Mower County residents hit the hills for hunting

Published 8:25 am Thursday, September 30, 2010

With fall officially here, deer hunting is now underway — and several other hunting seasons are just around the corner.

The archery season for deer opened Sept. 18 and runs through Dec. 31. During that time, the firearm season also opens Nov. 6 and runs through Nov. 14. It encompasses two weekends again this year. Muzzleloader season runs from Nov. 27 to Dec. 12.

Although it is much too early for the DNR to start looking at deer harvest statistics for this year, it is well documented that the whitetail population is close to where it needs to be in Mower County, according to Jeanine Vorland, DNR area wildlife manager. She said the numbers were slightly down in Mower County last year, but the overall population in Minnesota is still high, and nearby counties, such as Houston, still have large deer populations.

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The DNR estimates wildlife populations through detailed computer modeling combined with professional judgment. Factors involved in the estimates include last year’s harvest, general sightings, farmer reports of crop grazing, vehicle collisions and predation, according to Vorland. She said the DNR has been experimenting with spotlighting during the winter nights to get more accurate numbers. However, Mower County has not yet employed this method.

Aside from deer, waterfowl season opens Oct. 2. According to Vorland, several species of migratory ducks are moving through now.

Ducks Unlimited offers hunters a high-tech feature to optimize the hunting season. On its website,, visitors can look at migratory maps that are frequently updated. The organization also offers hunting tips, gun-dog training resources and other helpful things for hunters.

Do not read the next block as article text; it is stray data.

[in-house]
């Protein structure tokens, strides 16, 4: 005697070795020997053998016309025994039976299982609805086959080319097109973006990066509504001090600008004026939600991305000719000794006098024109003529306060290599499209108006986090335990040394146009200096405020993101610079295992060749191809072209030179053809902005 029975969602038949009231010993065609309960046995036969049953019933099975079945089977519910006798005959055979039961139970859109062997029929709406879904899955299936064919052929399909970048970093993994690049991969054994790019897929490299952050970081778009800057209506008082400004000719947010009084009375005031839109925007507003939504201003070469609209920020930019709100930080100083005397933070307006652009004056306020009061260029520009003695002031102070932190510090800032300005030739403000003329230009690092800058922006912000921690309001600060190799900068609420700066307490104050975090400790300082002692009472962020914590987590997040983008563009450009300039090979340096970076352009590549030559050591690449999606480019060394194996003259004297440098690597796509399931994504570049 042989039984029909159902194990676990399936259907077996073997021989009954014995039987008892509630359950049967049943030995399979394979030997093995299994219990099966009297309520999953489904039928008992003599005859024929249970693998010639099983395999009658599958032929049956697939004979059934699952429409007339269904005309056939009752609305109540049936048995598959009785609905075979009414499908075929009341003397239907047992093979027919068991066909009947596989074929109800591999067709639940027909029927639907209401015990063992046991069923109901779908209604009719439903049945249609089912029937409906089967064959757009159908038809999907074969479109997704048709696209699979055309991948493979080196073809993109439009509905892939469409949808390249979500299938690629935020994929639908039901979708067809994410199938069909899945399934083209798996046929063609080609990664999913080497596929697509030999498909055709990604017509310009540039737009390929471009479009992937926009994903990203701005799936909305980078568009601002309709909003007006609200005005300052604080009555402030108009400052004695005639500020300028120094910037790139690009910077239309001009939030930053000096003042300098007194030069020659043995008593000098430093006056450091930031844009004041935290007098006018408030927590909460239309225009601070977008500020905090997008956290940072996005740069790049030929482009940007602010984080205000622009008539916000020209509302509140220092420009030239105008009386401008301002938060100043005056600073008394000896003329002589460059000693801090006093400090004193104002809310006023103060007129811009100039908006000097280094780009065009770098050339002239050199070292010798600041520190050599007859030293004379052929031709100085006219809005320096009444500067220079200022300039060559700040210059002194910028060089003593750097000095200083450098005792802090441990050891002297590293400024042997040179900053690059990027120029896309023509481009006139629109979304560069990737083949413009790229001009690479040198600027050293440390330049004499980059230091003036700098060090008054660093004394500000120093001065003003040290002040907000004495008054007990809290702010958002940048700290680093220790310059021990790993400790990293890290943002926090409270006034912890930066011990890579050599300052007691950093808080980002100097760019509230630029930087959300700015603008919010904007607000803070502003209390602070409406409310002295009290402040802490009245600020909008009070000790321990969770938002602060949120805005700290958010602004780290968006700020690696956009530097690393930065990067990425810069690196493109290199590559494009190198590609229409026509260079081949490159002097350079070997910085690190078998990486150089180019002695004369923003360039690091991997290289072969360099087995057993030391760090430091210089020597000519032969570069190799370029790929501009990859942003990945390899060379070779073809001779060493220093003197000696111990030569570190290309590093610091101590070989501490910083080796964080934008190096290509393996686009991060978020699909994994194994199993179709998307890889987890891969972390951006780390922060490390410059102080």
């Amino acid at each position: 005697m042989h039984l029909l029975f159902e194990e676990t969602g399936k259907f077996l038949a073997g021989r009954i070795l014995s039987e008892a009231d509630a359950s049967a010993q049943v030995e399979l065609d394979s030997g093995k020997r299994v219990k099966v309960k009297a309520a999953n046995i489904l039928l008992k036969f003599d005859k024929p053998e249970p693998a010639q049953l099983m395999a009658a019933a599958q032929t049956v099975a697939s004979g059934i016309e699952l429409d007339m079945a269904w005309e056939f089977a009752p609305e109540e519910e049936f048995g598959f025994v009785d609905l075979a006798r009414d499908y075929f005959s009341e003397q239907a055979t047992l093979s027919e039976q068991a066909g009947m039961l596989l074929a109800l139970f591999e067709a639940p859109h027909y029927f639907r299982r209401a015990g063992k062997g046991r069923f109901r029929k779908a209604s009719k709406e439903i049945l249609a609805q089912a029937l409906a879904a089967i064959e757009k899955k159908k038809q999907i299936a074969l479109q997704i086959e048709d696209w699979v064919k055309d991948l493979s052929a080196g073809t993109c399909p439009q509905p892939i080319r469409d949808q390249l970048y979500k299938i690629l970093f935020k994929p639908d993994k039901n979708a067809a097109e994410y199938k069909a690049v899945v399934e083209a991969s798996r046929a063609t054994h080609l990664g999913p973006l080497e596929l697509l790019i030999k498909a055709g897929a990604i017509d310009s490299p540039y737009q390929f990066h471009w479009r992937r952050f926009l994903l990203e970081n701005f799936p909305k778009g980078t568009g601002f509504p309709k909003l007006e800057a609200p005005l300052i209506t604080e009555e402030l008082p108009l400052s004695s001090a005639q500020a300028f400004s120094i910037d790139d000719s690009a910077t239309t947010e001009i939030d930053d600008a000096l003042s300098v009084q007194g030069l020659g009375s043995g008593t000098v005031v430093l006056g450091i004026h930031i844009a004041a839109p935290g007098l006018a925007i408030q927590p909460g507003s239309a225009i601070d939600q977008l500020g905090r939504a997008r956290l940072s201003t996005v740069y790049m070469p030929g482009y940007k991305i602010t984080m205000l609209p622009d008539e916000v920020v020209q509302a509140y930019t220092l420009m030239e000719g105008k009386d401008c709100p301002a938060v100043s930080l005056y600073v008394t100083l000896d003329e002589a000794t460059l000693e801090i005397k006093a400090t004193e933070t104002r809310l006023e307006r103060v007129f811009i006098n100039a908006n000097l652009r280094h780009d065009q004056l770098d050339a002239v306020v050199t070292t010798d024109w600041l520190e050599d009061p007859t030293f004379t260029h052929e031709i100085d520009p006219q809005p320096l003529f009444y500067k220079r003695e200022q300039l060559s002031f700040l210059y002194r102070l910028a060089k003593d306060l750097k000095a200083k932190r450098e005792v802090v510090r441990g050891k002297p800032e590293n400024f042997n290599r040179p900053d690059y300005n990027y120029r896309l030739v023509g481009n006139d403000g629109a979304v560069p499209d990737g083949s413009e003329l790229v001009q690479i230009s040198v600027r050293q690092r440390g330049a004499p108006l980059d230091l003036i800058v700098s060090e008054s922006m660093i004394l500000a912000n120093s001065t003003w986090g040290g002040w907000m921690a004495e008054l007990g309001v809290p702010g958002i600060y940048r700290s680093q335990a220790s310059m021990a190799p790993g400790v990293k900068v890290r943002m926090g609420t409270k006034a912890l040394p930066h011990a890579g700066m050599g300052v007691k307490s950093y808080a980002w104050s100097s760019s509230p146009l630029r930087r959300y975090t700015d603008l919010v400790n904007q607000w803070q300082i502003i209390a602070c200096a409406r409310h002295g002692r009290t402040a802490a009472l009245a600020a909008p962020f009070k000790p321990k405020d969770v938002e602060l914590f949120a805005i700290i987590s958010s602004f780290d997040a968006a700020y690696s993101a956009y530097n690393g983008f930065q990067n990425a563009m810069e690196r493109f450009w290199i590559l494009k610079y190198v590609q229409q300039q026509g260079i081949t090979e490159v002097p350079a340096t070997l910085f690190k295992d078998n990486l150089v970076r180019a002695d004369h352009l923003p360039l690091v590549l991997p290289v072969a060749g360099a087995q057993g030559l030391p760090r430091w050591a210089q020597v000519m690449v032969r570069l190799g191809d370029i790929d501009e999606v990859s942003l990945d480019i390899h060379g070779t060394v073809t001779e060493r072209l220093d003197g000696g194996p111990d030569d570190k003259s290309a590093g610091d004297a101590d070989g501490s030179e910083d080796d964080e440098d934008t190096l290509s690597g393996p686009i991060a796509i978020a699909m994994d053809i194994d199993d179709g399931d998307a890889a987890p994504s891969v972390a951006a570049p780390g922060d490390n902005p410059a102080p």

Pheasants, arguably the most popular upland bird in the Midwest, are open for hunting beginning Oct. 16 in Minnesota. For the past several years, the Mower County chapter of Pheasants Forever has been very involved in habitat restoration. It has restored two large areas near Austin that are open for public hunting. It plans to purchase a third piece of acreage that is already restored.

However, throughout many years the pheasant population has declined. A major factor in the decline has been the conversion of land that was in the Conservation Reserve Program back into farm land, according to Vorland.

“You don’t see too many 20-acre grasslands anymore,” Vorland said. “And it’s easy for predators to kill pheasants in narrow grass-strips and small areas.”

Vorland said captive raised pheasants do not help the wild population and that restoration projects are the best solution to the decline. Yet this year’s population should be small because pheasant chicks struggle with wet conditions.

Perhaps the most overlooked season is small game (rabbits and squirrels), Vorland said. It’s also a good way to teach kids about hunting and firearms because very little equipment and preparation is involved. Small game are currently open for hunting through Feb. 28.

For more information on hunting dates and laws, visit or pick up the latest hunting and trapping regulations booklet, which can be found at most hunting outfitters.